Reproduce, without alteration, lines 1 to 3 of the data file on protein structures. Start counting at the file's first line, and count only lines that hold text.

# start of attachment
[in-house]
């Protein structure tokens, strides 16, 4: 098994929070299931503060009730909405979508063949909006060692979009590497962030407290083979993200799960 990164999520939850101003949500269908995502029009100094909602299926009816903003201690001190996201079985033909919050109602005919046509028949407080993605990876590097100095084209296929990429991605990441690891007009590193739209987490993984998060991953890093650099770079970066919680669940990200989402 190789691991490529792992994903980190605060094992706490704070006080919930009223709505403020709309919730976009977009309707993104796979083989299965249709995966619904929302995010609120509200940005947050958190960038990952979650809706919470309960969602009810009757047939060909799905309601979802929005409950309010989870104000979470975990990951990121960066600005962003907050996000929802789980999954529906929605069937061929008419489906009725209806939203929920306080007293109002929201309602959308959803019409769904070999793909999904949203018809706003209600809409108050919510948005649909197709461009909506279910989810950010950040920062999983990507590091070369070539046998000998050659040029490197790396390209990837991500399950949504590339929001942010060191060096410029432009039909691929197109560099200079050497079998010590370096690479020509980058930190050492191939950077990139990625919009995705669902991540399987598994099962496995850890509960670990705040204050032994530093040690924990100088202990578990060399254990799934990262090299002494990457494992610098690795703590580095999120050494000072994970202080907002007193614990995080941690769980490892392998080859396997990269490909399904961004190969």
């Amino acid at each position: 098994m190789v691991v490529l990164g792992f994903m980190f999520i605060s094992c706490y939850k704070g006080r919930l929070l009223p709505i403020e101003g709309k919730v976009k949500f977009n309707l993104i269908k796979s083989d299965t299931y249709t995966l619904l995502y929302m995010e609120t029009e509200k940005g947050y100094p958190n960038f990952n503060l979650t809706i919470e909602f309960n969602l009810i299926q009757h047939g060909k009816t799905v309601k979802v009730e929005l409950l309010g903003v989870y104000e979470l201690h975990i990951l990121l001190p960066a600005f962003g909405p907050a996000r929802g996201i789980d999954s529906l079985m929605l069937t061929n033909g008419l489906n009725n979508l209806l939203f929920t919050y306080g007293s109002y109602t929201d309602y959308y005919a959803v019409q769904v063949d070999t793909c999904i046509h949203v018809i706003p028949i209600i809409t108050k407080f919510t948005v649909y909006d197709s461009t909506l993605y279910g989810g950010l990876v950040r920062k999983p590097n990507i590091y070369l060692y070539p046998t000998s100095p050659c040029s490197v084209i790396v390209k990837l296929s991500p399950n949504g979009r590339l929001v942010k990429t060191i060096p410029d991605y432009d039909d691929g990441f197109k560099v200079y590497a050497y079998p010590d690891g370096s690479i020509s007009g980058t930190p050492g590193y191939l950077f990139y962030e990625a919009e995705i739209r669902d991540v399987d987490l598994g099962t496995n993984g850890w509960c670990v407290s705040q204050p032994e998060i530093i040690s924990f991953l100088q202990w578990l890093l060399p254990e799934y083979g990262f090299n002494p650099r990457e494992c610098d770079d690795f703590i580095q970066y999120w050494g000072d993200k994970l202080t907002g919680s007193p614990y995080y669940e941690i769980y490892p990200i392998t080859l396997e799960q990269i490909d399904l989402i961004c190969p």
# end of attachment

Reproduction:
[in-house]
């Protein structure tokens, strides 16, 4: 098994929070299931503060009730909405979508063949909006060692979009590497962030407290083979993200799960 990164999520939850101003949500269908995502029009100094909602299926009816903003201690001190996201079985033909919050109602005919046509028949407080993605990876590097100095084209296929990429991605990441690891007009590193739209987490993984998060991953890093650099770079970066919680669940990200989402 190789691991490529792992994903980190605060094992706490704070006080919930009223709505403020709309919730976009977009309707993104796979083989299965249709995966619904929302995010609120509200940005947050958190960038990952979650809706919470309960969602009810009757047939060909799905309601979802929005409950309010989870104000979470975990990951990121960066600005962003907050996000929802789980999954529906929605069937061929008419489906009725209806939203929920306080007293109002929201309602959308959803019409769904070999793909999904949203018809706003209600809409108050919510948005649909197709461009909506279910989810950010950040920062999983990507590091070369070539046998000998050659040029490197790396390209990837991500399950949504590339929001942010060191060096410029432009039909691929197109560099200079050497079998010590370096690479020509980058930190050492191939950077990139990625919009995705669902991540399987598994099962496995850890509960670990705040204050032994530093040690924990100088202990578990060399254990799934990262090299002494990457494992610098690795703590580095999120050494000072994970202080907002007193614990995080941690769980490892392998080859396997990269490909399904961004190969």
């Amino acid at each position: 098994m190789v691991v490529l990164g792992f994903m980190f999520i605060s094992c706490y939850k704070g006080r919930l929070l009223p709505i403020e101003g709309k919730v976009k949500f977009n309707l993104i269908k796979s083989d299965t299931y249709t995966l619904l995502y929302m995010e609120t029009e509200k940005g947050y100094p958190n960038f990952n503060l979650t809706i919470e909602f309960n969602l009810i299926q009757h047939g060909k009816t799905v309601k979802v009730e929005l409950l309010g903003v989870y104000e979470l201690h975990i990951l990121l001190p960066a600005f962003g909405p907050a996000r929802g996201i789980d999954s529906l079985m929605l069937t061929n033909g008419l489906n009725n979508l209806l939203f929920t919050y306080g007293s109002y109602t929201d309602y959308y005919a959803v019409q769904v063949d070999t793909c999904i046509h949203v018809i706003p028949i209600i809409t108050k407080f919510t948005v649909y909006d197709s461009t909506l993605y279910g989810g950010l990876v950040r920062k999983p590097n990507i590091y070369l060692y070539p046998t000998s100095p050659c040029s490197v084209i790396v390209k990837l296929s991500p399950n949504g979009r590339l929001v942010k990429t060191i060096p410029d991605y432009d039909d691929g990441f197109k560099v200079y590497a050497y079998p010590d690891g370096s690479i020509s007009g980058t930190p050492g590193y191939l950077f990139y962030e990625a919009e995705i739209r669902d991540v399987d987490l598994g099962t496995n993984g850890w509960c670990v407290s705040q204050p032994e998060i530093i040690s924990f991953l100088q202990w578990l890093l060399p254990e799934y083979g990262f090299n002494p650099r990457e494992c610098d770079d690795f703590i580095q970066y999120w050494g000072d993200k994970l202080t907002g919680s007193p614990y995080y669940e941690i769980y490892p990200i392998t080859l396997e799960q990269i490909d399904l989402i961004c190969p």